Lease agreement disputes


Lease agreement disputes:

Disputes often arise between a tenant and the landlord and / or the agent. Various reasons can exist for these disputes, such as the amount of rent due, breach of contract, discounts forfeited, early termination and so on. In this article we will primarily focus on disputes that can arise based on the early termination of a lease agreement.

The Consumer Protection Act 68 of 2008 and the Rental Housing Act 50 of 1999, both affect lease agreements. Should one of the parties want to cancel the lease agreement, prior to the expiry thereof, this can only be done in situations where the Consumer Protection Act or Rental Housing Act apply or if there is a clause in the contract that specifically allows for early cancellation or if both parties agree to the early termination.

One must distinguish between termination based on breach of contract and early termination of the lease agreement. When a lease agreement is terminated based on breach of contract, the party in breach should be given time to rectify the breach. Should the breach not be rectified in the time allowed, the innocent party has the right to enforce or terminate the lease agreement and institute a claim for damages.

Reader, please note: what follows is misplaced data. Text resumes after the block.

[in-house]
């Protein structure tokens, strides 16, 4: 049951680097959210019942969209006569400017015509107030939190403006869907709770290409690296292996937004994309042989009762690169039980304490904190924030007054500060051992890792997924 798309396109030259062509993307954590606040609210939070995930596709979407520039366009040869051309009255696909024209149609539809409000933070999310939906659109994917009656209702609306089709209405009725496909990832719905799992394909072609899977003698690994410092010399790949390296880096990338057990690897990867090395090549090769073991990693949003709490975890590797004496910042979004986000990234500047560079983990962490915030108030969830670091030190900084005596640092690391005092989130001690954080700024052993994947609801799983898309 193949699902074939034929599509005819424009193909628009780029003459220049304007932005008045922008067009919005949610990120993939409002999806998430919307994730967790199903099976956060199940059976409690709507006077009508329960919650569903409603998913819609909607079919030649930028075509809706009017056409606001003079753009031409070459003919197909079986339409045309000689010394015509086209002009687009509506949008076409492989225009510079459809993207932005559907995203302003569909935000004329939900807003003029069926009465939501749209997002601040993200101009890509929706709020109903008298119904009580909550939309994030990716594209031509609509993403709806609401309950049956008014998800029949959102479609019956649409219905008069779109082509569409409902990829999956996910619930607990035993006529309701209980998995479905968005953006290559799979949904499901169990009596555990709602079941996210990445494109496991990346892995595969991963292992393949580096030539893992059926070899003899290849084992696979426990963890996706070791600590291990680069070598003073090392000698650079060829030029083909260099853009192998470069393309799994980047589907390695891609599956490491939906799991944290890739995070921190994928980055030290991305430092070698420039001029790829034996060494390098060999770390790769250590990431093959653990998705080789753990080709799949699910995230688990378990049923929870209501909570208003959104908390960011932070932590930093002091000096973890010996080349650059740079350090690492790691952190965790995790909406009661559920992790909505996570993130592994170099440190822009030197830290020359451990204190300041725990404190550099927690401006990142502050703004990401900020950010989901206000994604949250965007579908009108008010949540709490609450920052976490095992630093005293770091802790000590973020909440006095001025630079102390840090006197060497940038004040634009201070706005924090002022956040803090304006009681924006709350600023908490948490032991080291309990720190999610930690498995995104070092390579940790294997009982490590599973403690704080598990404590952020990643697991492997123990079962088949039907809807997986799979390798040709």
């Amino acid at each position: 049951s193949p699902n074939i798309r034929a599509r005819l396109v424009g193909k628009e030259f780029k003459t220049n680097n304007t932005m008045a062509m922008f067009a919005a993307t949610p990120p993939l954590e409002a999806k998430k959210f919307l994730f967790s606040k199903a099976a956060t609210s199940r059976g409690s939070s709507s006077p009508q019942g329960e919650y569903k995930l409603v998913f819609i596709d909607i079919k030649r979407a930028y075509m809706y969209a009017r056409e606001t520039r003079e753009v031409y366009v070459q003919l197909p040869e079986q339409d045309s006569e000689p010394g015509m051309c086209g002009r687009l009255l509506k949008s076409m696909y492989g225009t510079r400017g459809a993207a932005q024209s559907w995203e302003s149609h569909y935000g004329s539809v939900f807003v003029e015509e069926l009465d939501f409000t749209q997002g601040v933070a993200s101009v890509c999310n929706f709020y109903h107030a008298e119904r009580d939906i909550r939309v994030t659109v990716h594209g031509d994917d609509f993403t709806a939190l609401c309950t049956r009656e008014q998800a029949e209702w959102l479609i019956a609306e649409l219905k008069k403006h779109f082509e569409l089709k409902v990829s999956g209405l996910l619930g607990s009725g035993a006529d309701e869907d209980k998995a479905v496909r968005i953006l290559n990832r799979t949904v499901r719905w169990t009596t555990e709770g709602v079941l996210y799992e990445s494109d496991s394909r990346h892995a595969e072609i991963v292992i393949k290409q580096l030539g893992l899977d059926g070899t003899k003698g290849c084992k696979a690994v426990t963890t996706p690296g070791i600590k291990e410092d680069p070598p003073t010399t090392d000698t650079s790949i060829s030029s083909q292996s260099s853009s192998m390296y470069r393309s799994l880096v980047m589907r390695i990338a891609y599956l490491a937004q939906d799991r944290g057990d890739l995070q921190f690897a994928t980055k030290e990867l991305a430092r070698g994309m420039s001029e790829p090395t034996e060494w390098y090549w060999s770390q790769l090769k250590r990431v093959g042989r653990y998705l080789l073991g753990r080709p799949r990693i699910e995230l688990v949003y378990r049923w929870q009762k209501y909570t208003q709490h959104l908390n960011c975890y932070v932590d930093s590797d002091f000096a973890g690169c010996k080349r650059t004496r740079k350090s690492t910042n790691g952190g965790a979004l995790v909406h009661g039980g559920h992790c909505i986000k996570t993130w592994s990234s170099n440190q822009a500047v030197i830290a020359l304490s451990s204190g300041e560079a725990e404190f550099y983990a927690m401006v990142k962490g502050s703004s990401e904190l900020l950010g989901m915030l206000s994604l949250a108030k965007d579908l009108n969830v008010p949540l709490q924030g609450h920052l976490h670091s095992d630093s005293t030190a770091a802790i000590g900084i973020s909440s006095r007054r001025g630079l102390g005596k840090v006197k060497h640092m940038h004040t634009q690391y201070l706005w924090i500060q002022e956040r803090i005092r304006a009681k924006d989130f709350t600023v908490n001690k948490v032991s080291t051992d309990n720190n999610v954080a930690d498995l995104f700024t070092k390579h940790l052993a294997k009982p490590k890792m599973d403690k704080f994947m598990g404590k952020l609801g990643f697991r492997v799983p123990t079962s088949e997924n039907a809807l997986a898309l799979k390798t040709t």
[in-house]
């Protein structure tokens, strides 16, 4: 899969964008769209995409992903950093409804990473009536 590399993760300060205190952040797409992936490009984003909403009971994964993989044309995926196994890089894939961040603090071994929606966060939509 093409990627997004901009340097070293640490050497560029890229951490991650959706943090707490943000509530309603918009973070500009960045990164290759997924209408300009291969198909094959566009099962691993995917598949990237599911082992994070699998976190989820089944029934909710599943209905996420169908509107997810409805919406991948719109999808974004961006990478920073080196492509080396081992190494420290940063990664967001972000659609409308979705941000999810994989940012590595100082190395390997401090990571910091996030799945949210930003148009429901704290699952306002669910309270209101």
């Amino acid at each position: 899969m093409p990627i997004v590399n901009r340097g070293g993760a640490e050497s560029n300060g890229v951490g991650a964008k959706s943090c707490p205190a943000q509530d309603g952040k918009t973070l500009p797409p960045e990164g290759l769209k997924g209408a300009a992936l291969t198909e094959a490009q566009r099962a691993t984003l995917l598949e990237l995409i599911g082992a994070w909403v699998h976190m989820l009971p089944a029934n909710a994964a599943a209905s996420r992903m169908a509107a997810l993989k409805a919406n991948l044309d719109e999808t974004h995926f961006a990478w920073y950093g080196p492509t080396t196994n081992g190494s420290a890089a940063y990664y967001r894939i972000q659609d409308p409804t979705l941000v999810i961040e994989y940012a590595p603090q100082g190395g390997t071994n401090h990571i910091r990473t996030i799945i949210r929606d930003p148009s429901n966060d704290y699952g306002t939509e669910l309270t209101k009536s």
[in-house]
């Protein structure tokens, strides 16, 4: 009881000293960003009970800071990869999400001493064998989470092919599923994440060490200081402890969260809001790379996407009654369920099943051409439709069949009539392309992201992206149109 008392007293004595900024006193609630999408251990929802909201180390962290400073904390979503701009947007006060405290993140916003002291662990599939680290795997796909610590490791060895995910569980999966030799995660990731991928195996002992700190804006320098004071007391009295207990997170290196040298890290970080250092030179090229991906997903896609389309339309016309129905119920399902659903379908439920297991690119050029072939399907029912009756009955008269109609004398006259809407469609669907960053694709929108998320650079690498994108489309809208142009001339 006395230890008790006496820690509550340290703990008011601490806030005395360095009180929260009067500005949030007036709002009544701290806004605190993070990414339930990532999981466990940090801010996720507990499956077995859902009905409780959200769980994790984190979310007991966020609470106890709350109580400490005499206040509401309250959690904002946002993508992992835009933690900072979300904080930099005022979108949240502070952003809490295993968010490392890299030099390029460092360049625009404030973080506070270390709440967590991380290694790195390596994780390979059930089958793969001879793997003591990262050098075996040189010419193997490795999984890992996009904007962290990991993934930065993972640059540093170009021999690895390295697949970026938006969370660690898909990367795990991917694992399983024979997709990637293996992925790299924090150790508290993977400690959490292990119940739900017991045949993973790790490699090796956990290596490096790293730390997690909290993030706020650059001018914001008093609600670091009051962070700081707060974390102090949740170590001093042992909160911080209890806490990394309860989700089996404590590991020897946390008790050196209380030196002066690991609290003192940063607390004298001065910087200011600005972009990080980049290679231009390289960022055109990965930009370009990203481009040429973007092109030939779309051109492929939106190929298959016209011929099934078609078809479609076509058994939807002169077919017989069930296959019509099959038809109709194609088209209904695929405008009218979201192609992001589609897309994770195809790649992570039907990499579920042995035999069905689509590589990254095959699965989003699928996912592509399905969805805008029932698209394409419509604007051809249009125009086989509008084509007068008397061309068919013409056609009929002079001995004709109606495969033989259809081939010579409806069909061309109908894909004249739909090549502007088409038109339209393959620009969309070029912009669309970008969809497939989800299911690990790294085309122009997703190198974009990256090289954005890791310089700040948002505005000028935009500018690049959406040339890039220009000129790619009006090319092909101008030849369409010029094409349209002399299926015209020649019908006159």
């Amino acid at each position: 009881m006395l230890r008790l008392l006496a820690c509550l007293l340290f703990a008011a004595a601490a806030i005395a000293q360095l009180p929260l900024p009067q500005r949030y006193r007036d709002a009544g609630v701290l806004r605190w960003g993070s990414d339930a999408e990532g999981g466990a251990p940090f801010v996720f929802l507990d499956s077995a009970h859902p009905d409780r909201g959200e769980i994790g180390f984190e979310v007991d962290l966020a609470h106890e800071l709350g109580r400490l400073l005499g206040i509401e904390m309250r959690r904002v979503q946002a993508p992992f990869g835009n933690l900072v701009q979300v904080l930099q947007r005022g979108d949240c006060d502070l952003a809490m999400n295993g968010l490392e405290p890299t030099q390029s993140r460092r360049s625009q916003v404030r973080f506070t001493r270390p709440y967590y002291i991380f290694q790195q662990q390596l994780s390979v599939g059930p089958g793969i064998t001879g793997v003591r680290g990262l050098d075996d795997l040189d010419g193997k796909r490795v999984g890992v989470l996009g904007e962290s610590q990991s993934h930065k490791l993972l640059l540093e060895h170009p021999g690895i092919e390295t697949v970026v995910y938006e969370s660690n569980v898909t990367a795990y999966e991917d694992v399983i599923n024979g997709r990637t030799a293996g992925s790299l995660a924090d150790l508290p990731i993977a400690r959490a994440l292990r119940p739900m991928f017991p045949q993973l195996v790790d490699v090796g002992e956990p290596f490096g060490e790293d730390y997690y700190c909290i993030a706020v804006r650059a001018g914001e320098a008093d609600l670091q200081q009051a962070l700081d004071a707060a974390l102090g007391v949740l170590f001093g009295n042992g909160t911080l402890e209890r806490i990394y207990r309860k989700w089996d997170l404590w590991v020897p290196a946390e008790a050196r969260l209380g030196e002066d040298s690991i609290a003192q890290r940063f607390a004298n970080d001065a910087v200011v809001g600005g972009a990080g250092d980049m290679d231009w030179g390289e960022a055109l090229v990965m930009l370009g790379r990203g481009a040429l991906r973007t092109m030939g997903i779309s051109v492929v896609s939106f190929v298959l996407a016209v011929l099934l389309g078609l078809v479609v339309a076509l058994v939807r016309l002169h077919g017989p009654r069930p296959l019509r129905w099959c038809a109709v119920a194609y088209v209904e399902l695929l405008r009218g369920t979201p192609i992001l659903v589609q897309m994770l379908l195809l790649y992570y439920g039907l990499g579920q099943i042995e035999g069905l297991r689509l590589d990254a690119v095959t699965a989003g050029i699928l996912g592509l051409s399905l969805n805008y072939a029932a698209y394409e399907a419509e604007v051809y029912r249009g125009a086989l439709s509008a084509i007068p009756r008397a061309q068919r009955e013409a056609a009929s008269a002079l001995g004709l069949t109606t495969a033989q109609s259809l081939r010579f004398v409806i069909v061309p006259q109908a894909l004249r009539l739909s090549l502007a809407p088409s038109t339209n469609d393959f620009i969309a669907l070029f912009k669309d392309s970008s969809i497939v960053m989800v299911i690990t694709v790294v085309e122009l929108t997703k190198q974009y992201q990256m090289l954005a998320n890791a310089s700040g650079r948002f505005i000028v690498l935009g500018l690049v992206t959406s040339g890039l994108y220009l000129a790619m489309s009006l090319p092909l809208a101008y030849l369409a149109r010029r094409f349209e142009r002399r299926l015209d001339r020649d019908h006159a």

Section 4 of the Rental Housing Act contains the rights of the tenant and the landlord:

“(3) The tenant’s rights as against the landlord include his or her right not to have- 

(a) his or her person or home searched; 

(b) his or her property searched; 

(c) his or her possessions seized, except in terms of law of general application and having first obtained an order of court: or 

(d) the privacy of his or her communications infringed. 

(5) The landlord’s rights against the tenant include his or her right to –

(a) prompt and regular payment of a rental or any charges that may be payable in terms of a lease; 

(b) recover unpaid rental or any other amount that is due and payable after obtaining a ruling by the Tribunal or an order of a court of law;

(c) terminate the lease in respect of rental housing property on grounds that do not constitute an unfair practice and are specified in the lease; 

(d) on termination of a lease to – 

(i) receive the rental housing property in a good state of repair, save for fair wear and tear: and 

(ii) repossess rental housing property having first obtained an order of court: and